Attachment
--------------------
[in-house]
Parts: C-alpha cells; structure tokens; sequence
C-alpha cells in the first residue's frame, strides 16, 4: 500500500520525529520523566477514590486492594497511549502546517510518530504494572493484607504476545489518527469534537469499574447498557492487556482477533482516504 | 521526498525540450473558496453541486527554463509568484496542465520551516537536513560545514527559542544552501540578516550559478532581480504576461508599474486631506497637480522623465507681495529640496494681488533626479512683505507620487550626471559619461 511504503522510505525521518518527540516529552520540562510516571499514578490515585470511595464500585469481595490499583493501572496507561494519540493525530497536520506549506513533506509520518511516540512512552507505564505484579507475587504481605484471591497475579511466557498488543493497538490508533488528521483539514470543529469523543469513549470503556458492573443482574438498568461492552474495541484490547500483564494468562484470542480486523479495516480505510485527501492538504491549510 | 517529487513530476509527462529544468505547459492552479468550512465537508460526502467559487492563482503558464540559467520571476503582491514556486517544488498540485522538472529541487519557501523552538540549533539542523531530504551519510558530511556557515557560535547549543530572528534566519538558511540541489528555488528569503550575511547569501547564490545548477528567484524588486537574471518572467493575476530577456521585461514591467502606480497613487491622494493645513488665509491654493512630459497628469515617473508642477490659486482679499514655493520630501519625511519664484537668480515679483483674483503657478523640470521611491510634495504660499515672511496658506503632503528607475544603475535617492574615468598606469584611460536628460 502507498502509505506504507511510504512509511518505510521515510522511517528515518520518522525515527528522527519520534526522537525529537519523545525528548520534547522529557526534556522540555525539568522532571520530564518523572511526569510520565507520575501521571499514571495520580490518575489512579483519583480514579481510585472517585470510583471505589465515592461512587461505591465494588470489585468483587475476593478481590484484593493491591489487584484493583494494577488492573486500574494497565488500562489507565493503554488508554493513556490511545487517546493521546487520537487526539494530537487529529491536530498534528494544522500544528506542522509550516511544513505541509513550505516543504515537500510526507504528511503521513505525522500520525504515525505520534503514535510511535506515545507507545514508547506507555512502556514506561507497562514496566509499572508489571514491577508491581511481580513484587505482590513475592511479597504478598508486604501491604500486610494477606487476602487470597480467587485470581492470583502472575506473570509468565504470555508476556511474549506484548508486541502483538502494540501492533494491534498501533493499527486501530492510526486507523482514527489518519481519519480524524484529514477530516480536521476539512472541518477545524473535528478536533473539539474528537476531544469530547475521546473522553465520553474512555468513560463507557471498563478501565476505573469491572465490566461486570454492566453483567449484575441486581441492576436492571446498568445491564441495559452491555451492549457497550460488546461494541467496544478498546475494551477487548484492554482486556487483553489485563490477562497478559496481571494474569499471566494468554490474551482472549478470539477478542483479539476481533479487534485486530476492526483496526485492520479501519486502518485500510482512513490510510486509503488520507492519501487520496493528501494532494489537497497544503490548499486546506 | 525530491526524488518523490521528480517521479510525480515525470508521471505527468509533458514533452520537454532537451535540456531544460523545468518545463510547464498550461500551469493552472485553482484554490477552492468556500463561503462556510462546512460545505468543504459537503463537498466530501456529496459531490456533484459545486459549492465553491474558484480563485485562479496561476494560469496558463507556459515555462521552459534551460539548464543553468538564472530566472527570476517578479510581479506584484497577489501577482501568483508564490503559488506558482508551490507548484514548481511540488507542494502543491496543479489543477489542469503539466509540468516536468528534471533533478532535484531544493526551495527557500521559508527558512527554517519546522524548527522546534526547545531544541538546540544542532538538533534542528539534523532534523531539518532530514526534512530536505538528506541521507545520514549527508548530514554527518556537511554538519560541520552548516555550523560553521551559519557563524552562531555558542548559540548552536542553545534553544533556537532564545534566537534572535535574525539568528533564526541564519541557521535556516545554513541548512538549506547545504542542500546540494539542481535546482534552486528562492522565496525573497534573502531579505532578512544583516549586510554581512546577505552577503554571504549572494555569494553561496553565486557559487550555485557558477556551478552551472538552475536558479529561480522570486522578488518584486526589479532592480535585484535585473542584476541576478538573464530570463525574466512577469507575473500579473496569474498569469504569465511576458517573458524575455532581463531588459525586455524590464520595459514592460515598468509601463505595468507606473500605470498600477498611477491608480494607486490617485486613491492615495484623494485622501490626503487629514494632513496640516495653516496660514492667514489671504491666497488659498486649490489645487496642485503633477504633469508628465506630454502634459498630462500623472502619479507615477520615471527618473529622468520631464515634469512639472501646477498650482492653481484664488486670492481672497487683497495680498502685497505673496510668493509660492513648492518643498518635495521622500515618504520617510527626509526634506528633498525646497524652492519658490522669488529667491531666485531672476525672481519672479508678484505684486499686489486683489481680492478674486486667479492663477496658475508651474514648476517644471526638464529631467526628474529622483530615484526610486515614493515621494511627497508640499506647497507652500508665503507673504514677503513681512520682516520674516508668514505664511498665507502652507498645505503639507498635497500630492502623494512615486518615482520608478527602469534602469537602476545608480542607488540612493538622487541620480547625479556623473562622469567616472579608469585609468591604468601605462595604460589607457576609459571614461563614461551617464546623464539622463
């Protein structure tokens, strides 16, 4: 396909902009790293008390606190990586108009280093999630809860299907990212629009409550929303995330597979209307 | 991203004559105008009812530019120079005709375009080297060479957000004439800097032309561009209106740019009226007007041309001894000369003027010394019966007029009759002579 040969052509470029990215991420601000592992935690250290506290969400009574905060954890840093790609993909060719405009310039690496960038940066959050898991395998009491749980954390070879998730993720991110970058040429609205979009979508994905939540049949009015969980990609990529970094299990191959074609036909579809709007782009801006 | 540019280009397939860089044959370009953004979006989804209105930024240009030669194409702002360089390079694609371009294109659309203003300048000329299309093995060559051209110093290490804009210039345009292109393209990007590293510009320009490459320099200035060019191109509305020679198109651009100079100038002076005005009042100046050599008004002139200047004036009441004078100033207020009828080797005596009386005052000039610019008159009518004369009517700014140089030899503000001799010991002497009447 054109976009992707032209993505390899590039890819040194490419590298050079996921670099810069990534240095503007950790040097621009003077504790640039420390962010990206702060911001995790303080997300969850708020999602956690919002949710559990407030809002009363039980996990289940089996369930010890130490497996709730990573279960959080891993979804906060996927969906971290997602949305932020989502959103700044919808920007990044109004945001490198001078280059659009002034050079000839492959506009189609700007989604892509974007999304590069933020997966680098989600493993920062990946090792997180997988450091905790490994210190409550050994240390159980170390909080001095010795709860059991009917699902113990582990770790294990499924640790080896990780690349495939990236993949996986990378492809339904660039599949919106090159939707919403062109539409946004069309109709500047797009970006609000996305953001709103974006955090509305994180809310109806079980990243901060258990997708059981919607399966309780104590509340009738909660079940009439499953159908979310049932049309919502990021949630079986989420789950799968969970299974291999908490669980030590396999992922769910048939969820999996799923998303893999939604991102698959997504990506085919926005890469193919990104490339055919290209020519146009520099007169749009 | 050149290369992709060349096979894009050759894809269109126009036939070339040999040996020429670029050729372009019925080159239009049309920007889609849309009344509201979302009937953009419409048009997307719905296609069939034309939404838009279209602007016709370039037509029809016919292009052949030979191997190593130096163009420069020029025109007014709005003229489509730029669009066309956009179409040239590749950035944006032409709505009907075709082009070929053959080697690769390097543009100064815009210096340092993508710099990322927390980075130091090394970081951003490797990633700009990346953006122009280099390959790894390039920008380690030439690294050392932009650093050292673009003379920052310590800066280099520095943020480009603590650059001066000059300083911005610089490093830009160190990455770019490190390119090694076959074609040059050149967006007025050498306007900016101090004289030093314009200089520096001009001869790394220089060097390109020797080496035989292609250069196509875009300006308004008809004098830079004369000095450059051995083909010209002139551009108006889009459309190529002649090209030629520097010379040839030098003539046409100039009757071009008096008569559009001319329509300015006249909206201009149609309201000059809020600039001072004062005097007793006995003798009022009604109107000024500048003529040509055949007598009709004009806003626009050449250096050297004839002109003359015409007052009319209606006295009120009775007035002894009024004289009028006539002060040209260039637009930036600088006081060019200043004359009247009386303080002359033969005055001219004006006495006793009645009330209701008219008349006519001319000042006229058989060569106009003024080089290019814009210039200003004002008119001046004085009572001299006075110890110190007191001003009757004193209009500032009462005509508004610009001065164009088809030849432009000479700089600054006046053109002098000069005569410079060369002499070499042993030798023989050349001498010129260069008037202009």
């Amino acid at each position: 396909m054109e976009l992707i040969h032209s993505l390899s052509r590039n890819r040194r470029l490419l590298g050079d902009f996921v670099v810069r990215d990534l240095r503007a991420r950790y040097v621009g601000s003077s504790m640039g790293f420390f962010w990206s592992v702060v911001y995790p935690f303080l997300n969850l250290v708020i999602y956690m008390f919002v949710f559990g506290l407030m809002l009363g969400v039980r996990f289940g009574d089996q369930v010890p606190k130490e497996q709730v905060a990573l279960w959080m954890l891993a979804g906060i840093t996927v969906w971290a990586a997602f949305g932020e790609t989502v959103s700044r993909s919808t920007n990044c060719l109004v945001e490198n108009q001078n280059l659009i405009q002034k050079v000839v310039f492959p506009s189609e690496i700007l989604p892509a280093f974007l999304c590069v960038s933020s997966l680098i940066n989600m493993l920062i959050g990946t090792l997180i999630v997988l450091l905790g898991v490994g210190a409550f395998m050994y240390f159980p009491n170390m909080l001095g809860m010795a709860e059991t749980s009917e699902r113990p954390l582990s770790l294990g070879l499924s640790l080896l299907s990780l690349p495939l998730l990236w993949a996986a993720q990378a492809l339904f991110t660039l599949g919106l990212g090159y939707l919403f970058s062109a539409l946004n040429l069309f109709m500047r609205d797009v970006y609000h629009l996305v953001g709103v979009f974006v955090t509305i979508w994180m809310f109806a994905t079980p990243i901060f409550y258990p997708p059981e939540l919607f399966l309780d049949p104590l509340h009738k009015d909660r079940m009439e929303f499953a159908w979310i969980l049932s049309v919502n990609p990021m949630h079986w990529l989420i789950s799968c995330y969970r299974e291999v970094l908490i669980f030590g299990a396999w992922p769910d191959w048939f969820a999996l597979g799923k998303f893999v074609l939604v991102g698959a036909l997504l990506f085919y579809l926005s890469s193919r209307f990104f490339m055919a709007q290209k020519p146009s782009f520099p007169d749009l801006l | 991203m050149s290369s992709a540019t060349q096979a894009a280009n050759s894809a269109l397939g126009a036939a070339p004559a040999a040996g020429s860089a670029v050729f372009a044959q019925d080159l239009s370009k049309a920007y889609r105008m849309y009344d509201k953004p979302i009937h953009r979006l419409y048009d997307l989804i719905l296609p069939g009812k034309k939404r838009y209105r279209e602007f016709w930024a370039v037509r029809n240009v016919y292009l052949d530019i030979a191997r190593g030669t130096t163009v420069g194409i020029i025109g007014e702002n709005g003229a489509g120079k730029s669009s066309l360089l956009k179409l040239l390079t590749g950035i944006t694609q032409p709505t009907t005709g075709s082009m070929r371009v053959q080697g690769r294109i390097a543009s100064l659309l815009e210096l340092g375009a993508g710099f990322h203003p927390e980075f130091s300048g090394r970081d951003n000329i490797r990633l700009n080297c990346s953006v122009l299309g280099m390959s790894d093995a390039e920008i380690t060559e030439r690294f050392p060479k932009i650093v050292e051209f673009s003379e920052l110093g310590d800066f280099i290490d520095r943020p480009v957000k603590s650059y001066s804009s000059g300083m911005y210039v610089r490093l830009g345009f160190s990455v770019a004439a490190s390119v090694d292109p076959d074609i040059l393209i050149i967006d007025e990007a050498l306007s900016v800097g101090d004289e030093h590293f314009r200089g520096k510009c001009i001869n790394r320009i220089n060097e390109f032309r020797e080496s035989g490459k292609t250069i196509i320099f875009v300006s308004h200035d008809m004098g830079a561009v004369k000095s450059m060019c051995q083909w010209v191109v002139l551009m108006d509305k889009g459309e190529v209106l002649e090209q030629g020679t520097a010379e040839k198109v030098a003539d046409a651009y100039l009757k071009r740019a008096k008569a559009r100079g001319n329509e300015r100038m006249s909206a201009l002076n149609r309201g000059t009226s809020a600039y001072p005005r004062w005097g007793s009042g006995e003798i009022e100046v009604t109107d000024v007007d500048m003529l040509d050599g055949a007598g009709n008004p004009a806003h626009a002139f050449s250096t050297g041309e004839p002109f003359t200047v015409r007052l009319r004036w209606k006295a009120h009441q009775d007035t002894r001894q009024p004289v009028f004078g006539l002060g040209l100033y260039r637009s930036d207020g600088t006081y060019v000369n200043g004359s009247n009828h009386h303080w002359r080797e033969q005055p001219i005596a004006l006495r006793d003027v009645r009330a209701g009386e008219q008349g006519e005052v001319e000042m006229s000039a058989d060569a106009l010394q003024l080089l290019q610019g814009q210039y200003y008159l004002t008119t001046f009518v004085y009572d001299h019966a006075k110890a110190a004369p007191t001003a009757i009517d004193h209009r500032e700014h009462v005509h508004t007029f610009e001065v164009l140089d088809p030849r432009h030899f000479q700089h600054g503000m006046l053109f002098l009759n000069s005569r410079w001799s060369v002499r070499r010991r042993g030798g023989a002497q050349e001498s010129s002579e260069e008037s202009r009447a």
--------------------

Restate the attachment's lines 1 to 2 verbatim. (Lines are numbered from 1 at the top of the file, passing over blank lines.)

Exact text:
[in-house]
Parts: C-alpha cells; structure tokens; sequence